Saturday, February 26, 2011

Modern Family

Years ago, when I made the decision to become a SMC (Single Mother by Choice) and began perusing the profiles of dozens of potential sperm donors, I was clear about one thing: I planned to use an open donor. Like most people, I’d heard plenty of stories about adopted kids who yearned for details about their biological parents, and I wanted to make sure that if my child ever felt like one of those kids, she’d have the information she needed. An open donor is a sperm donor who is open to meeting the children whom his sperm produced, and when my daughter, Jayda, turns 18, she can contact the bank I used, and they will release contact information about her donor to her.

After I gave birth to Jayda, there was an onslaught of media attention directed towards the Donor Sibling Registry (DSR). As the DSR website states, “the focus of the Donor Sibling Registry (DSR) is to assist individuals conceived as a result of sperm, egg, or embryo donation who are seeking to make mutually desired contact with others with whom they share genetic ties.” For most of the members, this means connecting half-siblings (children of the same donor), and some SMCs swear by this site. As a result of this website, Yahoo groups have been created for parents of half-siblings, people travel cross-country for yearly reunions, intense relationships are fostered between half-sibs, and some say their half-siblings share a strong bond and interact with each other much like cousins do. I, for one, have never had any interest in joining the DSR. While my family is quite small, I believe it’s enough for me and Jayda, and our lives are so rich with wonderful friendships that I don’t think Jayda will ever feel like she’s lacking love or companionship. Why would she ever need to know her half-siblings? Of course, if at some point when Jayda is older, she disagrees with me, and wants to find her biological half-sisters and brothers, I’ll be happy to share the DSR’s URL with her; but for now, I see no point in becoming a member and posting on this site.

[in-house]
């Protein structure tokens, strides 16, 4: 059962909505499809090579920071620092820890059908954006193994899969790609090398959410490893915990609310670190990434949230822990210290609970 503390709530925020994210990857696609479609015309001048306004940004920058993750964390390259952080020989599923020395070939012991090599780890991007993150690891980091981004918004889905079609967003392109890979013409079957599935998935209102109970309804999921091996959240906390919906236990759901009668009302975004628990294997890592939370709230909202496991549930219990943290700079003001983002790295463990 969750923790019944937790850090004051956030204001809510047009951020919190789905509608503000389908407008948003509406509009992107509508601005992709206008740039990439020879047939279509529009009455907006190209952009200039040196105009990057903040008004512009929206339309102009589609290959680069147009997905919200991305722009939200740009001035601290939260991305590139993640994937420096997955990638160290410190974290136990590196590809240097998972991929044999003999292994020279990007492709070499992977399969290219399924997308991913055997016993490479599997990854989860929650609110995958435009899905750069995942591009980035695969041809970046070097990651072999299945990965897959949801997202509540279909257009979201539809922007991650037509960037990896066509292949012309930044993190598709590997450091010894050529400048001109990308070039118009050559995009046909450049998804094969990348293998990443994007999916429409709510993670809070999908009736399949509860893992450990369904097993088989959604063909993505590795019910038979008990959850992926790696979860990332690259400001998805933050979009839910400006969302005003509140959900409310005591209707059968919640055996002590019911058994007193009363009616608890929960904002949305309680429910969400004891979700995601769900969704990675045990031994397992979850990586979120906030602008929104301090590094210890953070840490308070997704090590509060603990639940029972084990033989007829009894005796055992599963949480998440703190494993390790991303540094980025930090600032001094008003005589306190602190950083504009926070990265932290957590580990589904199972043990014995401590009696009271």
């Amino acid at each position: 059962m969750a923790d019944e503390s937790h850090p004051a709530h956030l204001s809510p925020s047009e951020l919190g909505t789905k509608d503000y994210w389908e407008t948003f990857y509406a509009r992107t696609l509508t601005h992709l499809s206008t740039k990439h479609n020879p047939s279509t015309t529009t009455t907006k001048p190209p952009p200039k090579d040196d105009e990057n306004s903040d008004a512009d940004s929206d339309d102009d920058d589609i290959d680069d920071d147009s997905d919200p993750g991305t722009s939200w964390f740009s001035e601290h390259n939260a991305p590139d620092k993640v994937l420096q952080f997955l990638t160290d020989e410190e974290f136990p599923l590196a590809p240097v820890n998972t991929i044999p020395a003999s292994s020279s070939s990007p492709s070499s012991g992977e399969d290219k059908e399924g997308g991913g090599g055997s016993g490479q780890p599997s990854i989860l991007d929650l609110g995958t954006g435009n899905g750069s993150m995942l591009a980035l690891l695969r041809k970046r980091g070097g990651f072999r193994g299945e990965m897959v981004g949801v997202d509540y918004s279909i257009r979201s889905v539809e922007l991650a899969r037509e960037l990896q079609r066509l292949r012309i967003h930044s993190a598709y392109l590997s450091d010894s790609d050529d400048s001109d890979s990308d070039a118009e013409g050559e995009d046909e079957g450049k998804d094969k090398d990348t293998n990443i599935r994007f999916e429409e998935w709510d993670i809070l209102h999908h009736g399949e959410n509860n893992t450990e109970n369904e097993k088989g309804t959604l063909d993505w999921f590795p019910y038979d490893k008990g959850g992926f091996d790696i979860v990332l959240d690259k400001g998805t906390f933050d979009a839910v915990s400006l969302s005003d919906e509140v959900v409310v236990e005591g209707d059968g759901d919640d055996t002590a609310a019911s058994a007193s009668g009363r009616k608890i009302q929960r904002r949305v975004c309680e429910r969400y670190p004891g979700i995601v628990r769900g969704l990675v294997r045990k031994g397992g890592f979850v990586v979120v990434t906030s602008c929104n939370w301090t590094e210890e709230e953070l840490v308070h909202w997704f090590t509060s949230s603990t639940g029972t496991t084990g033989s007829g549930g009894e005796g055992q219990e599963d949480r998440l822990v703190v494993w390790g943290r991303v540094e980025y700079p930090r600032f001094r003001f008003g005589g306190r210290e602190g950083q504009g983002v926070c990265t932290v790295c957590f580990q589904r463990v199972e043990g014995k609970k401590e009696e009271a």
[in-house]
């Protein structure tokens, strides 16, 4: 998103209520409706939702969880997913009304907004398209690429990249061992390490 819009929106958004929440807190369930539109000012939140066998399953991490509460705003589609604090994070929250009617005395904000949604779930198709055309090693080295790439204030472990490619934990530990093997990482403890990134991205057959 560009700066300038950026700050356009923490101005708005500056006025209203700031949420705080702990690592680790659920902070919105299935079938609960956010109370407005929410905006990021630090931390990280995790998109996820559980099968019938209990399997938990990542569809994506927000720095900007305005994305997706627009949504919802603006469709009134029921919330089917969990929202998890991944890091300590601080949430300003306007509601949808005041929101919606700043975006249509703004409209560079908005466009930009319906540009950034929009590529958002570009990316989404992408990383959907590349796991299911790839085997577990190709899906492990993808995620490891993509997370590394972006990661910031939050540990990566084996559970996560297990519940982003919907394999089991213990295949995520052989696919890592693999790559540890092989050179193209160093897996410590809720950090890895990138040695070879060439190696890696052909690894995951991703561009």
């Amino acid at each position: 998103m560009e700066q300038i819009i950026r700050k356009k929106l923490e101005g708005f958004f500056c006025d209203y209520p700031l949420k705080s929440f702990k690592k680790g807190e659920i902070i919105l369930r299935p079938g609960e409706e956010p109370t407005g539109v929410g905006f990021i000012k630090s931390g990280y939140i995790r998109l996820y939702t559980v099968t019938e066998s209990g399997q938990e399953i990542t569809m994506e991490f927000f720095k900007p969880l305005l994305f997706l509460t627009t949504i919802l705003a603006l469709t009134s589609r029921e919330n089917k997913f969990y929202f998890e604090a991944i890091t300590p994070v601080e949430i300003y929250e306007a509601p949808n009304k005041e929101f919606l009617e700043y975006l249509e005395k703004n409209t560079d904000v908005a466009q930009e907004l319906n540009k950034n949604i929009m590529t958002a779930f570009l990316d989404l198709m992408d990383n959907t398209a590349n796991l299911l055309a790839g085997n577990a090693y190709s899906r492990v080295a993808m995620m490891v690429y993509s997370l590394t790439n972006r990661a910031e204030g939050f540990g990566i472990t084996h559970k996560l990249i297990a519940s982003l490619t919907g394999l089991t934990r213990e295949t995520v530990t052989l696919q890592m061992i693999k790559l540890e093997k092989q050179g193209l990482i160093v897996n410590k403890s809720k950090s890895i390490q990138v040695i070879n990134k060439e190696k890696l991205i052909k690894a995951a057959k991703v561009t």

Last weekend, I was at the home of a SMC friend who is a member of the DSR, and she told me she’d be happy to share her password with me if I ever wanted to peruse the site; I took it. And the other day, I hesitantly logged on and searched for the bank I used, as well as my donor’s number. I then discovered postings from parents of seventeen kids whom Jayda’s donor had sired…most of who were within a year of Jayda’s age! I later found out that my donor is retired (his sperm is no longer available because he’s reached his maximum number of allowed births), but that didn’t make me feel much better. I’m overwhelmed; the postings I found mean that Jayda has more than 17 half-siblings, since not everyone (me for example!) joins the DSR.